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I found that for expensive IO bound operation I can use TaskCompletionSource

as shown here http://msdn.microsoft.com/en-us/library/hh873177.aspx#workloads

But the example shown is only waiting for some time and return DateTime.

public static Task<DateTimeOffset> Delay(int millisecondsTimeout)
{
 TaskCompletionSource<DateTimeOffset> tcs = null;
 Timer timer = null;

 timer = new Timer(delegate
 {
    timer.Dispose();
    tcs.TrySetResult(DateTimeOffset.UtcNow);
 }, null, Timeout.Infinite, Timeout.Infinite);

 tcs = new TaskCompletionSource<DateTimeOffset>(timer);
 timer.Change(millisecondsTimeout, Timeout.Infinite);
 return tcs.Task;
}

Above code waits for timeout. I have a database call which I want to fire in the above way, but little confused in how to write it:

   using (var context = new srdb_sr2_context())
   {
      return context.GetData("100", "a2acfid");
   }

I wrote the function as below, but not sure if this is correct way of doing it:

TaskCompletionSource<IList<InstructorsOut>> tcs = null;
        Timer timer = null;

        timer = new Timer(delegate
        {
            timer.Dispose();

            //prepare for expensive data call
            using (var context = new srdb_sr2_context())
            {
                var output = context.GetData("100", "a2acfid");

                //set the result
                tcs.TrySetResult(output);
            }  

        }, null, Timeout.Infinite, Timeout.Infinite);

        tcs = new TaskCompletionSource<IList<InstructorsOut>>(timer);
        timer.Change(0, Timeout.Infinite);
        return tcs.Task;

Any help would be appreciated.

share|improve this question
    
The reason for the confusion is that TaskCompletionSource is NOT about running IO bound operations. It's about providing a Task-based wrapper over other asynchronous operations, eg. timer delays, events, callbakcs. Besides, database operations are NOT IO bound operations. They actually have very little IO while they wait for results –  Panagiotis Kanavos Aug 20 '13 at 13:58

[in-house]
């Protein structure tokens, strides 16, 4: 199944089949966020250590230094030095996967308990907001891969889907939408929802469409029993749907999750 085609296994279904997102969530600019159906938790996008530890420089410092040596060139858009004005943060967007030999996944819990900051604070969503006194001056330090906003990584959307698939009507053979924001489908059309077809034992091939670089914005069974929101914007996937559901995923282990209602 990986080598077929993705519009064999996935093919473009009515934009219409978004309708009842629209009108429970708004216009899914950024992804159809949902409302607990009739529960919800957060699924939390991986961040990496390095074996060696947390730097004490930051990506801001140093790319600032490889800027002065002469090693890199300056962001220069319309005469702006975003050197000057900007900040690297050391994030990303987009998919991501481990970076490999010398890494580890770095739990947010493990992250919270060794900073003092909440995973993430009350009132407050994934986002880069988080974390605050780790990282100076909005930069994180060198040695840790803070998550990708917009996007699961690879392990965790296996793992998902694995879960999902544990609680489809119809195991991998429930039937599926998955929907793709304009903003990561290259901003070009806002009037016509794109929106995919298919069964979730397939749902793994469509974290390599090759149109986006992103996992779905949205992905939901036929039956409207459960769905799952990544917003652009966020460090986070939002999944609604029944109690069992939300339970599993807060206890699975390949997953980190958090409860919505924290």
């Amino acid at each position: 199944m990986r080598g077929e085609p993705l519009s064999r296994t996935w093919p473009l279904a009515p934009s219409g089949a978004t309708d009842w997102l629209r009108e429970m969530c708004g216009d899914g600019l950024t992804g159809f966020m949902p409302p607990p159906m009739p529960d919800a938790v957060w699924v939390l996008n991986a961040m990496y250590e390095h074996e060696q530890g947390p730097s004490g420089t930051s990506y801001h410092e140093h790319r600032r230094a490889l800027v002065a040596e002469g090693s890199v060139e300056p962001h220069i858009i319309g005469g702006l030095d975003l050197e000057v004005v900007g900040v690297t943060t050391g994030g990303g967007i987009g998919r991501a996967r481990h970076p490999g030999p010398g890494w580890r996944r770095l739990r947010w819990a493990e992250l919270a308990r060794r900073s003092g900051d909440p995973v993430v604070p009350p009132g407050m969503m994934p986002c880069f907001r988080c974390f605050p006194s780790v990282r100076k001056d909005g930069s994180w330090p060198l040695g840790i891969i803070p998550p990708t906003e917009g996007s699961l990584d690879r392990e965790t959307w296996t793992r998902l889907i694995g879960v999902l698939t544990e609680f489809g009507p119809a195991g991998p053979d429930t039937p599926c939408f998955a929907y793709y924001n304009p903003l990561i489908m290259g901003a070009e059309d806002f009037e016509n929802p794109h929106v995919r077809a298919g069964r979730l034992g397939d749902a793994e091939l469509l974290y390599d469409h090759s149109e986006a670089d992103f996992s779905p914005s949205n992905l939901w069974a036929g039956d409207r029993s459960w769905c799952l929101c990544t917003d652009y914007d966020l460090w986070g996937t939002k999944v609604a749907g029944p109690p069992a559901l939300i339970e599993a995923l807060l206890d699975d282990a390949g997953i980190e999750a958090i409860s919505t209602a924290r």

1 Answer 1

Your code doesn't make much sense to me. Timer is useful if you want to execute the code after some time, but that's not what you need here.

If you want to execute an operation on a background thread, you can use Task.Run():

Task<IList<InstructorsOut>> GetDataBackground()
{
    return Task.Run(() =>
    {
        using (var context = new srdb_sr2_context())
        {
            return context.GetData("100", "a2acfid");
        }  
    });
}

Using a background thread this way can be useful in UI apps, where you don't want to block the UI thread. But if you have something like ASP.NET application, this won't actually give you any performance or scalability improvements. For that, the GetData() method would have to be made truly asynchronous.

share|improve this answer
    
That's exactly my question is: How to make GetData() truly asynchronous. I have also added the MSDN link which shows using Timer to do it. –  Sanjay Sutar Aug 5 '13 at 14:30
    
Well, you can't (assuming you can't directly modify GetData()). The author of the library that contains GetData() has to do that. –  svick Aug 5 '13 at 14:38
    
GetData() is entity framework Function Import. So I can't really do anything there since EF 5.0 does not support async operations. –  Sanjay Sutar Aug 5 '13 at 19:31
1  
@SanjaySutar In that case, there's nothing you can do (except for switching to EF 6.0). –  svick Aug 5 '13 at 19:39

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